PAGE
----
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Jefferson Park Gets Weird, Hosts National Fringe Fest Conference

By Heather Cherone | October 16, 2015 6:29am
 Attendance at the 2014 performance art festival was higher than in 2013 and 2012, officials said.
Chicago Fringe Festival
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JEFFERSON PARK — If Jefferson Park seems a little weirder next week, there's a good reason.

Organizers of fringe festivals all over the United States will travel to the Far Northwest Side to hold the loose organization's annual conference Oct. 23-25.

The Chicago Fringe Festival wrapped up its sixth year in Jefferson Park in September with a nine-day festival that featured 186 experimental, avant-garde and do-it-yourself performances from approximately 50 artists and groups.

The nine-day festival — which dubs itself "weirder theater" — will return to Jefferson Park next year for its seventh anniversary from Sept. 1-11, organizers said. It will be the festival's fourth year in Jefferson Park.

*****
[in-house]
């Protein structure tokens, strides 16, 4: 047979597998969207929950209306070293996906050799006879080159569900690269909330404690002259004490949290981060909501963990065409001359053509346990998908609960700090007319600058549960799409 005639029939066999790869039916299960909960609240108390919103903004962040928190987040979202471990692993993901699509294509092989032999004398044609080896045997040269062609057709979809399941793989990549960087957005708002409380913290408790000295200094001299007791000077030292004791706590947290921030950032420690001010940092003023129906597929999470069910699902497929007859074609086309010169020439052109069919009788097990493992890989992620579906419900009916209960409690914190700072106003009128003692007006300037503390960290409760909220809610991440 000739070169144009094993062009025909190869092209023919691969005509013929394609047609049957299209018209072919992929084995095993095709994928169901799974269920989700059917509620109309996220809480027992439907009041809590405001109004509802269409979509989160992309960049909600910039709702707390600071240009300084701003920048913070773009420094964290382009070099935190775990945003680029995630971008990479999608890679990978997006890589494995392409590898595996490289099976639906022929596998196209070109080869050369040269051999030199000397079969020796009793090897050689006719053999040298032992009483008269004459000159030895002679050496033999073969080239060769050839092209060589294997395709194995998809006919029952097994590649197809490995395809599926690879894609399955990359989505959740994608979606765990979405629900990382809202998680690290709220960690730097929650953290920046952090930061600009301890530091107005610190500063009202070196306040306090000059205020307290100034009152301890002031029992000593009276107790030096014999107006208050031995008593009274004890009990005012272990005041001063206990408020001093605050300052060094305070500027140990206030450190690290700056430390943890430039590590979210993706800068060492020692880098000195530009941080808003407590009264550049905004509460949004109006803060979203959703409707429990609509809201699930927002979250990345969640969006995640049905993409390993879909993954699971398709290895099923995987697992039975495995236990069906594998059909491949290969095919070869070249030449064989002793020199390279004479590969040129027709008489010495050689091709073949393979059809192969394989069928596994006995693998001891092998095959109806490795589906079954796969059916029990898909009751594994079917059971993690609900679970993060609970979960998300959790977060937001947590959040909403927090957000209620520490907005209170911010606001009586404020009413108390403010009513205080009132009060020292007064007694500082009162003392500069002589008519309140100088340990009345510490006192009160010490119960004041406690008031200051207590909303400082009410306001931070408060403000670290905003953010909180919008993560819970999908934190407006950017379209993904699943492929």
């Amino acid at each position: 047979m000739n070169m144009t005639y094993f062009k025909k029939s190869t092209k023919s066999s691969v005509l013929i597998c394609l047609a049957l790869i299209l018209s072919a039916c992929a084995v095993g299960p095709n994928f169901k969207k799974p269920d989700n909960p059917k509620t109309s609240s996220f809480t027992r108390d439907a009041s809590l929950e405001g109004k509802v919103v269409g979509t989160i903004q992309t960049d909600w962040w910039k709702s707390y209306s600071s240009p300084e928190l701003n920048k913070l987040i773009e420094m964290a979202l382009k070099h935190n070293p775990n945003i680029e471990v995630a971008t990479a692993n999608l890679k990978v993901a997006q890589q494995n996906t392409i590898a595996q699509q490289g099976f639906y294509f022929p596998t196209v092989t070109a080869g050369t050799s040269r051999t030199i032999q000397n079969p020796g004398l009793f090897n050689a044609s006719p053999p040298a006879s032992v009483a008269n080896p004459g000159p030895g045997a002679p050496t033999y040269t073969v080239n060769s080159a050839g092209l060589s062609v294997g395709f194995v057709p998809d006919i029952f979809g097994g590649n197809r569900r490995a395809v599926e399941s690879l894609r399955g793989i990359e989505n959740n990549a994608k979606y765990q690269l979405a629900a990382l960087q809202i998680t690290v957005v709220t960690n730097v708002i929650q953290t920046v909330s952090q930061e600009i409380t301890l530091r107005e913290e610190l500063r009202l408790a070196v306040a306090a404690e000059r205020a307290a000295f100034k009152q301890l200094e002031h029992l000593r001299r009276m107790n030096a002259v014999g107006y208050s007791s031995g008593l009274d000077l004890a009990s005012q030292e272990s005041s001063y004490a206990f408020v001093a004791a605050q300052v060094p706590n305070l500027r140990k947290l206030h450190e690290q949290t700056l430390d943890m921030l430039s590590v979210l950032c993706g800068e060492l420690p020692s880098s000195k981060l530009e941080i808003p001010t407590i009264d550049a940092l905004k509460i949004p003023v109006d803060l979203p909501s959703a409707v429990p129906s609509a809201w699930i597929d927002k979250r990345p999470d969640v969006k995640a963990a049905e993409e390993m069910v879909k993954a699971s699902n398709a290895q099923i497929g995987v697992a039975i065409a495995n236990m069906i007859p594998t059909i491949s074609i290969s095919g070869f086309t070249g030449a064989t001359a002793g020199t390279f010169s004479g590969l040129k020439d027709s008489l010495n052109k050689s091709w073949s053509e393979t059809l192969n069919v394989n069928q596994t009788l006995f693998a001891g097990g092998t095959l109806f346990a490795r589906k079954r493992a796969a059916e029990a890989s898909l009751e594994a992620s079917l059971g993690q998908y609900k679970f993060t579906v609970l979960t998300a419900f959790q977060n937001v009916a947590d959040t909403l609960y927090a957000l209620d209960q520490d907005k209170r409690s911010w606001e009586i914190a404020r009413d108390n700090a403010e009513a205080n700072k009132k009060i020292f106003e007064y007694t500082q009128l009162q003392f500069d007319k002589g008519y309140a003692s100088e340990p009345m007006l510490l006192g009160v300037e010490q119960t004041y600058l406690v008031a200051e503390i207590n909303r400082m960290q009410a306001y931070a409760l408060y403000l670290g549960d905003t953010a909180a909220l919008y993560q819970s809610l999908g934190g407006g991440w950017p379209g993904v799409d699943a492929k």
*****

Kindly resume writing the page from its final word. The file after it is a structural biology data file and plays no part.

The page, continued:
Representatives from 15 cities from across the country — including leaders from New York and San Francisco — who are part of the United States Association of Fringe Festivals will attend the group's annual conference at the Jefferson Playhouse, home of the Windy City Music Theatre, 5340 W. Lawrence Ave., organizers said.

"Discussions, networking and sharing best practices within the Fringe Festival community," will also take place at the Gale Street Inn, Fischman's Liquors, Teresa II Restaurant and the Gift Theatre, all in the Jefferson Park Business District, organizers said.

It is the first time the conference has taken place in Chicago.

"We look forward to sharing our experiences and ideas with other communities to help make the Fringe movement even stronger in the United States as well as showcasing Chicago's arts, culture and culinary scenes," Chicago Fringe Festival Executive Director Anne Cauley said.

Nearly 4,000 tickets were sold to shows at the 2015 festival, down from the festival's attendance high point, notched in 2014, Cauley said.

The festival's artists, who receive 100 percent of the festival's ticket sales, split nearly $25,800, Cauley said.

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